How to Rotate Tires: The Procedure
Activate the parking brake on the vehicle before you begin. This is for safety purposes. You may then use your lug wrench to loosen the lug nuts on each of the wheels. It’s best to loosen the lug nuts before lifting the car. If the vehicle is up on the jack stands and you find a stubborn lug nut, pushing and pulling on the lug wrench is going to jostle the vehicle, potentially moving it off of the jack stands. Loosening the lug nuts before the vehicle is lifted will make unscrewing them a lot easier.
Next you’re going to want to find your jacking point. It’s typically right behind the wheel well of the front tire, and just in front of the well for the rear wheel. Put your jack into position and jack the car up.
Now you can slide the jack stand under the car right next to the jack. They should both fit next to each other. Lower the car onto the jack stand. For safety reasons, it’s not recommended to have the car suspended by more than two jack stands at one time. You might also want to consider placing a tire under the car. In the event that the car drops off the jack stands, this will prevent damage to the vehicle. You can now unscrew the lugnuts and remove the tire.
Repeat these steps with each tire. Remember to set the wheels in a tire rotation pattern that is best suited for your vehicle and the type of tires you are using. Before lowering your vehicle. Screw all the lug nuts on by hand as tightly as you can.
Using the car jack, lower the vehicle back onto the ground. With your lug wrench, tighten the lug nuts until you’re satisfied that the wheel is adequately re-affixed to the vehicle. Always tighten the lug nuts diagonally from one another, rather than sequentially. By doing this, you’ll be able to confirm that the lug nuts are tightened evenly. Uneven tightening may end up warping the brake rotor.
Once you’ve switched places of all the tires, lowered the vehicle, and tightened all the lug nuts, your job is done! Record the mileage on the vehicle when your finished. Once you’ve put another five to six thousand miles on the car, it will be time to rotate the tires again.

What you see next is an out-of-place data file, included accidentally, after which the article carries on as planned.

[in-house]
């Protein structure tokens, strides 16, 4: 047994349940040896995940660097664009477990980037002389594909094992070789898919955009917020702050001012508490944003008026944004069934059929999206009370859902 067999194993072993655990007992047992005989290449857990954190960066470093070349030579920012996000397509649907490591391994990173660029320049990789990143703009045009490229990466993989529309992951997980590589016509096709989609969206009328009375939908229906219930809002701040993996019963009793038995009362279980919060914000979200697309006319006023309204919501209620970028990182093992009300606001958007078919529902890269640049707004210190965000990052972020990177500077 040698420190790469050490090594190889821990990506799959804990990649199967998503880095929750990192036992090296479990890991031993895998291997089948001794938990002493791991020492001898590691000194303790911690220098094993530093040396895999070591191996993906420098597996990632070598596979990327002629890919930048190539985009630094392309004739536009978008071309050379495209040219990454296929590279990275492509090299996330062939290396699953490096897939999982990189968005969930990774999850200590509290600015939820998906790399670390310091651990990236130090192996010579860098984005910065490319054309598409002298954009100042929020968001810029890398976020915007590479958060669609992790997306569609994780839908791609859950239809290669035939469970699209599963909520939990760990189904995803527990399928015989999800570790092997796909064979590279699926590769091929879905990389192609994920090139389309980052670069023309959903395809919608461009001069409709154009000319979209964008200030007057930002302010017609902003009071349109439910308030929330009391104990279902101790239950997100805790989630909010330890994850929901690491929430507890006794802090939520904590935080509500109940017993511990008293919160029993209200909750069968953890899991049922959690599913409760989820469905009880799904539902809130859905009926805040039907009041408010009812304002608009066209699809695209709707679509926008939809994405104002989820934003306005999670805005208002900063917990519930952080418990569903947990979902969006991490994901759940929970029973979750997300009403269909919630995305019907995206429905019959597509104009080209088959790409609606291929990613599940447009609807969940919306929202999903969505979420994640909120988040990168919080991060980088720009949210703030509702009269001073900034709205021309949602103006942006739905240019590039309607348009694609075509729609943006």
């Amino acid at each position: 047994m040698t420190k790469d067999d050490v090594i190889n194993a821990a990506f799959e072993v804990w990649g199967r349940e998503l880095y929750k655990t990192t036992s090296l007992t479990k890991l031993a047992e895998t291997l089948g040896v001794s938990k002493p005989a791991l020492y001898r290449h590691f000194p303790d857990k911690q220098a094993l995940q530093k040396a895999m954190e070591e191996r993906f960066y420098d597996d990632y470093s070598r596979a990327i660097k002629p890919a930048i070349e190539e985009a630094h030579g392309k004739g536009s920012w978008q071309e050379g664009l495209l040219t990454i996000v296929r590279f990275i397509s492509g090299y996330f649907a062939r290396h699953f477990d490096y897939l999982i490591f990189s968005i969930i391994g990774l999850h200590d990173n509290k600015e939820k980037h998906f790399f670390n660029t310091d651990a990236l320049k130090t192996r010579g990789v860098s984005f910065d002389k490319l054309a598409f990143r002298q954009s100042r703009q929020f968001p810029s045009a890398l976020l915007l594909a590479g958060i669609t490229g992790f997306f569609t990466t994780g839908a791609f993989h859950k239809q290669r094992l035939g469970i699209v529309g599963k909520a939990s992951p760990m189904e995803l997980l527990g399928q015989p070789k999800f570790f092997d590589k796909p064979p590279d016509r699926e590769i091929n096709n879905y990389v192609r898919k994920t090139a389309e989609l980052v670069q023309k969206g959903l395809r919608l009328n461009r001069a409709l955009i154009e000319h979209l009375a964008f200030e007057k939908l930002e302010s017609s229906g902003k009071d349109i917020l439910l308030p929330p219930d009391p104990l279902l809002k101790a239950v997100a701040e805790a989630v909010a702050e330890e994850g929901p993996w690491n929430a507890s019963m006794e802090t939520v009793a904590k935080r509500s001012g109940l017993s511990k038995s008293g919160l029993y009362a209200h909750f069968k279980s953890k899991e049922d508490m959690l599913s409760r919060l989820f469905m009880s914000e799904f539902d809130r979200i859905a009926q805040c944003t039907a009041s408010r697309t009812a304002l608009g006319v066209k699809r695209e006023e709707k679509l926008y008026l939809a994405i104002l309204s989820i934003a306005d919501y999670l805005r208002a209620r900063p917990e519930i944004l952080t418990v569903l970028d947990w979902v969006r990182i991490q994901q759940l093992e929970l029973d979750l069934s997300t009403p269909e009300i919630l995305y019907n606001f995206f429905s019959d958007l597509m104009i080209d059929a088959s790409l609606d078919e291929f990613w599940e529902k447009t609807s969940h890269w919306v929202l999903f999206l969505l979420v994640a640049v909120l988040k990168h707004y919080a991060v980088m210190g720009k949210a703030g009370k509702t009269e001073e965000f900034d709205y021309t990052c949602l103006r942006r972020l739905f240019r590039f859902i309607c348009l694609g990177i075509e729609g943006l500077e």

How Long Does Tire Rotation Take?
It shouldn’t take much more than 20 minutes to rotate the tires on a vehicle. If you have only one jack stand, the activity will take a bit longer as you will have to keep lifting and lowering your vehicle for each tire.
Where to Get a Tire Rotation Done
If you aren’t particularly mechanically inclined, it may be best to take your car to a facility that can perform a tire rotation for you. Any repair shop or car dealership will be able to rotate the tires on your car. They will usually offer this when you bring the vehicle in for an oil change, but you can get it done whenever you feel it necessary.
Tire Rotation Cost
Getting a rotation done by a professional is relatively cheap. Depending on where you choose to go to have the job done, it will cost somewhere between $20 and $120. These days, a lot of dealerships offer packages where, for a nominal fee, you’ll get free oil change and tire rotation service for a predetermined time period. You can also save money by having your tires rotated when you buy a new tire. A tire shop will usually throw the rotation into the transaction free of charge.
Benefits of Tire Rotation
Safety is the main concern when considering tire rotation, by preventing uneven tire wear. Uneven wear will deplete the lifespan of your tires. Tire repair and replacement can get very expensive. A single tire will cost you at least $80, whereas a set of tires can run to upwards of $400. Tire rotation also helps improve gas mileage and it’s also a good way to keep your suspension healthy.
Check your mileage, find out if it’s time for a rotation to be done, and make sure your tires are healthy. When your tires are off the vehicle, inspect them for sidewall damage and tread damage. Check the tire pressure as well. Be sure to keep your tires in mind when you put mileage on your car in order to have them serviced as needed.